A friend of mine recently said 90% of surfing is paddling, only 10% surfing.
I thought about his words and how relatable they are to life in general whether work, home, or in relationships. Without a significant investment up front, the opportunity for the payoff rarely presents itself.
Earlier this week I found myself sitting on the beach watching a young surfer offshore. Hearing my friend’s words, I decided to see how close his words applied to the reality in front of me.
With a cross-shore breeze and the waves breaking to the left, the surfer found himself repeatedly paddling his board back to where the breaks began. And many times, after paddling what could amount to half a football field, he’d stand up only to lose his balance to the wave within seconds. Hardly a fair payoff for the minutes it took him to get into position.
But then again, and it could be five minutes later or 45-minutes later, he’d hit the right wave and dance along with the violent water as if he were a master dancer.
And what follows his moment of joy? More paddling, more scrutinizing the approaching sets, and more preparing to be in the right spot at the right time. In other words, back to the 90%.
I began to think about this in my life and how true this formula seems to play out.
In my relationship with my wife, we cruise along each day, both living life and doing our best to keep our world moving forward. We are making deposits in each other’s life by complimenting, supporting, and listening. But then come those moments that will always remain as fresh as if they happened only yesterday, the moments you realize a life shared with someone you love deeply is one of most powerful experiences in life. The payoff might be the birth of a child, navigating raising children, or simply finding yourself standing in front of a beautiful sunset, your fingers entwined.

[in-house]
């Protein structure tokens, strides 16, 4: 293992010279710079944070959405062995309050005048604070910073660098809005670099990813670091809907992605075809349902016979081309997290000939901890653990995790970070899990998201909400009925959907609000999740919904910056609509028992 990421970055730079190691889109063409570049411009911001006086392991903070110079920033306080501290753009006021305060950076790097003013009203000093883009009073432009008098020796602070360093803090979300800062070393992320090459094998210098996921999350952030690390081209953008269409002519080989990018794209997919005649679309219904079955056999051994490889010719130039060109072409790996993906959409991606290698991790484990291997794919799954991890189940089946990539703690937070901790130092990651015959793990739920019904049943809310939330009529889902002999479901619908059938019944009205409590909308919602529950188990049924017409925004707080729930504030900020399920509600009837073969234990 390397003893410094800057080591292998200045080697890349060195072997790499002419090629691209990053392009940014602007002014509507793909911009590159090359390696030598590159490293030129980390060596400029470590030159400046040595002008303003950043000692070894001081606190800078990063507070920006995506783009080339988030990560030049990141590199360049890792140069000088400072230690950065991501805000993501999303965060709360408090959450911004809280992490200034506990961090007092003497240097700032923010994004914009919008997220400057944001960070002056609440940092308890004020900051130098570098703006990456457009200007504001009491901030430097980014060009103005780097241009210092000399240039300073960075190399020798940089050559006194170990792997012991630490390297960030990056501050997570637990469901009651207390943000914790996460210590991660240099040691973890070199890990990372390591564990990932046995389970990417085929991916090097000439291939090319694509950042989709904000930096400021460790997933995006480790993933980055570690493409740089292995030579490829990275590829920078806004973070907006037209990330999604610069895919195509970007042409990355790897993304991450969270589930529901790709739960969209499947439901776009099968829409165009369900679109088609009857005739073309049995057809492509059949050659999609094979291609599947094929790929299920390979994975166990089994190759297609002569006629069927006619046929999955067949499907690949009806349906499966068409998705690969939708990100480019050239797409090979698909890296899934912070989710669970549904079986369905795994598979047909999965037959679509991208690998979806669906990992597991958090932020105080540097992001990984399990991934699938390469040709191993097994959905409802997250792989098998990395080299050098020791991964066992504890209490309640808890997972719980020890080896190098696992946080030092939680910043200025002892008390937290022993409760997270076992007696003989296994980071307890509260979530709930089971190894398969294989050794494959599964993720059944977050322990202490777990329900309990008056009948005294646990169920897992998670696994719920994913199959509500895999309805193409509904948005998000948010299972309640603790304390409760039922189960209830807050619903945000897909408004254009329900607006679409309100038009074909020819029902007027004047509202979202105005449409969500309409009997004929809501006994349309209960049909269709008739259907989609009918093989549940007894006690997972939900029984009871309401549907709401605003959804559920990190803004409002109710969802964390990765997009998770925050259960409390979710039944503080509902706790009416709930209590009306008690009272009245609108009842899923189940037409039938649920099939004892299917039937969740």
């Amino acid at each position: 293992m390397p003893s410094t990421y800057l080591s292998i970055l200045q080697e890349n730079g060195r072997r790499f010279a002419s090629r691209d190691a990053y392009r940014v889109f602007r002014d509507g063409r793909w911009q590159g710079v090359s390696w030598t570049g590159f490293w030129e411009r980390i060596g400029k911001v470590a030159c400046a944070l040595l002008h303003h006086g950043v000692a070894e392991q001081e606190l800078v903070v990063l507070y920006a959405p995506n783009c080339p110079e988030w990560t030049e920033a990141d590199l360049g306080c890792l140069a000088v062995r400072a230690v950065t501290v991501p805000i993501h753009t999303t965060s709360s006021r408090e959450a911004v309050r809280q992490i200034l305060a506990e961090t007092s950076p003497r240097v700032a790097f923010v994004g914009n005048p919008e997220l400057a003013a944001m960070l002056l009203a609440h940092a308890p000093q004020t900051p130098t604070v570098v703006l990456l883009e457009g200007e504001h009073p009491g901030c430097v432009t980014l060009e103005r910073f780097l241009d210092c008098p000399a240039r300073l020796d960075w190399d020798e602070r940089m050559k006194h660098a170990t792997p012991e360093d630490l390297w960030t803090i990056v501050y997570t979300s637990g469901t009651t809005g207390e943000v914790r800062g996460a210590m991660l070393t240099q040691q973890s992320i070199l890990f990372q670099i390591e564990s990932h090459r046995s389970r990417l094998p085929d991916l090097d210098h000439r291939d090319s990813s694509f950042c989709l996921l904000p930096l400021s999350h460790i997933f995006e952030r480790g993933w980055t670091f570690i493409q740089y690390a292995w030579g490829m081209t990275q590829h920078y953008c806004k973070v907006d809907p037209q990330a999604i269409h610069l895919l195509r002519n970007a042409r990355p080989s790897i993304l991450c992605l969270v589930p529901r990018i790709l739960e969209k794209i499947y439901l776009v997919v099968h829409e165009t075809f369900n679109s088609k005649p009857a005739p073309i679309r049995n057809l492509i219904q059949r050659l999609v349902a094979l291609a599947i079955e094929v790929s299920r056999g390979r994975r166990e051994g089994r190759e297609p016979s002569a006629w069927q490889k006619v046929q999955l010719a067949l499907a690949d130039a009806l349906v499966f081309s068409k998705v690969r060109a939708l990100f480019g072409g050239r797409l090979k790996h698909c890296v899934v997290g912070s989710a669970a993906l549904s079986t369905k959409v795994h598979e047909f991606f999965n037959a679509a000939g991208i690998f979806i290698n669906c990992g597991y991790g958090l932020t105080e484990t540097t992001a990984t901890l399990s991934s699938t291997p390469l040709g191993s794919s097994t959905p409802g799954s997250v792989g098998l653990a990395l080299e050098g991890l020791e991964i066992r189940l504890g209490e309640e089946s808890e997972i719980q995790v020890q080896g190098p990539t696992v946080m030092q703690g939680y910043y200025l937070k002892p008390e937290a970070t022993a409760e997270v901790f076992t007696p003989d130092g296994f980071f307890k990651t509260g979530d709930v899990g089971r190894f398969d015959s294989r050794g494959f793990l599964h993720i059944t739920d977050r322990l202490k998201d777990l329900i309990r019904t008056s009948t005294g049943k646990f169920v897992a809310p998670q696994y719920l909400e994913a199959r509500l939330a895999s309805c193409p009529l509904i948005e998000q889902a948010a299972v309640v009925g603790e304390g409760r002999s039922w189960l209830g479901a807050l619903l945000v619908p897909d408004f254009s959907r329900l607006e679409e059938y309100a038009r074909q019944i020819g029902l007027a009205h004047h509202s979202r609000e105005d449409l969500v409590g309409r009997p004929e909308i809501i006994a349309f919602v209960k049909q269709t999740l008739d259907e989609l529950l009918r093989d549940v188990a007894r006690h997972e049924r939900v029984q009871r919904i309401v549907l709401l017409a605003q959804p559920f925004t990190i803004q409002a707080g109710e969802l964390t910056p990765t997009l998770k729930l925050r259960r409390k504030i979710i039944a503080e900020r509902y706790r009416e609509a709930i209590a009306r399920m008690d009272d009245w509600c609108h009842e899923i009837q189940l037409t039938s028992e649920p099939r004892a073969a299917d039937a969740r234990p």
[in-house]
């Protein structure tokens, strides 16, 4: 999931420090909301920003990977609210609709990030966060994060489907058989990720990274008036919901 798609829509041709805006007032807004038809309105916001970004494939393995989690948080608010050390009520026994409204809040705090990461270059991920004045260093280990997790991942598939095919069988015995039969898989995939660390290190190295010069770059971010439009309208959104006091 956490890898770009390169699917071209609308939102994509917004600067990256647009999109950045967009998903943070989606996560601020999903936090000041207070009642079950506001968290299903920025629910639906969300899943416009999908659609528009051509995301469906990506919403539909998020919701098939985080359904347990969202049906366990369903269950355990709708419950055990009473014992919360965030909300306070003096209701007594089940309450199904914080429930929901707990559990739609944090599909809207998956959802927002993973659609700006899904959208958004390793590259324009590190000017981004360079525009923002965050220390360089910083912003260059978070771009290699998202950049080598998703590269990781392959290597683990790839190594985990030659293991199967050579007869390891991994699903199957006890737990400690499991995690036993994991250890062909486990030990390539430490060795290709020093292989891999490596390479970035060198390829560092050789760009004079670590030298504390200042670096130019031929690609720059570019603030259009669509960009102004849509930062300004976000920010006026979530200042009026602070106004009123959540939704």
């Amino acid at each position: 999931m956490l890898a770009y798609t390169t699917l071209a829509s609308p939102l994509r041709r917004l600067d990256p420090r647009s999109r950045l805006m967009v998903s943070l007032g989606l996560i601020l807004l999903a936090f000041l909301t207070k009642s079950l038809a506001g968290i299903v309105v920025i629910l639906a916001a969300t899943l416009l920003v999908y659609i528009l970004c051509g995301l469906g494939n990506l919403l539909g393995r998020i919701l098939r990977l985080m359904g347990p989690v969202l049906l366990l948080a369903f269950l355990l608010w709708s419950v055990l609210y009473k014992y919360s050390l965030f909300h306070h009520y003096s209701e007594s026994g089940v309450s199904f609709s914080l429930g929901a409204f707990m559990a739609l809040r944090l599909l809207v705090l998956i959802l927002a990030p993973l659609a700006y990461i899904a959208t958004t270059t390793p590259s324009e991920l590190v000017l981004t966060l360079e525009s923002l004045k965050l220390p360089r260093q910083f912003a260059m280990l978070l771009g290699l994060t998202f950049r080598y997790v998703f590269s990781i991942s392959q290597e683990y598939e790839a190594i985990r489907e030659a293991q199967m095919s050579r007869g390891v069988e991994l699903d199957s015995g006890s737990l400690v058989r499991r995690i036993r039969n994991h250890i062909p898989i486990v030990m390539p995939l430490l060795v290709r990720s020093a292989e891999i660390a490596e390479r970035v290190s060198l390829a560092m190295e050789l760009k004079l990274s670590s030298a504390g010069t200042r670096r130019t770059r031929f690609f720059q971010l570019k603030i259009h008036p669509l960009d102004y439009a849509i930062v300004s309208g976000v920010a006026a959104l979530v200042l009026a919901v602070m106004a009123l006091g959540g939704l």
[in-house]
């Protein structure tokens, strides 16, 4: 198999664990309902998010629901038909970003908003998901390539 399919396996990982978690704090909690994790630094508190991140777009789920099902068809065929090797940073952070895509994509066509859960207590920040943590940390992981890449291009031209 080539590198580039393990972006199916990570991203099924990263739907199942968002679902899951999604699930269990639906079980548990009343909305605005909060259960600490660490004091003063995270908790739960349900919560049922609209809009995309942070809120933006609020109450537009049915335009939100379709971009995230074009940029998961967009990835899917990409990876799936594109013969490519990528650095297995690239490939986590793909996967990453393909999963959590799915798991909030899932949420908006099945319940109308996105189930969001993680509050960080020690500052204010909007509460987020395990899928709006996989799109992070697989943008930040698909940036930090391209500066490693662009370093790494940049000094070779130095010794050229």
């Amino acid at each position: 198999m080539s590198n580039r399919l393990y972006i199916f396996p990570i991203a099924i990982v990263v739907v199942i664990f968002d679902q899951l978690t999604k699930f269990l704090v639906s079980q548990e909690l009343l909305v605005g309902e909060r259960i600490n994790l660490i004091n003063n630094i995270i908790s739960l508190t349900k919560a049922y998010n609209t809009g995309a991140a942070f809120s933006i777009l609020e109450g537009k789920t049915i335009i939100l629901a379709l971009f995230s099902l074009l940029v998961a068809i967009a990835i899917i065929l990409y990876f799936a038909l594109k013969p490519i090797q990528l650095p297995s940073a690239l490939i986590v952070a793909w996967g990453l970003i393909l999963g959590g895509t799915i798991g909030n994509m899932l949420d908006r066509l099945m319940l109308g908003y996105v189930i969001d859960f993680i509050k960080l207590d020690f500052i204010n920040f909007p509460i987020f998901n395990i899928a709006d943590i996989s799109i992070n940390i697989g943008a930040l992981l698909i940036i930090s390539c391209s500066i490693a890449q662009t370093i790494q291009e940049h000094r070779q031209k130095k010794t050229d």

In our professional lives, the people who tend to move ahead are those who never sit still on their existing skill or knowledge sets. They are always self-learning or exposing themselves to new experiences, unafraid of what they do not know. And to them, a new set of waves is always coming and they want to be prepared.
The surfer offshore continues to fall, his footing not quite right for the wave. But again, with each attempt, he is preparing for the moment he can see in his mind. Learning anything difficult in life is to understand you will need to put in extraordinary amounts of time before you can ever realize the reward.
The surfer offshore falls yet again and is quickly back to paddling. But, importantly, he is not discouraged.
Thomas Edison never considered how many times it took to get a light bulb to work – considering it the necessary preparation to the successful outcome.
Do not be afraid of the 90% for inside it lays the important ingredients for success.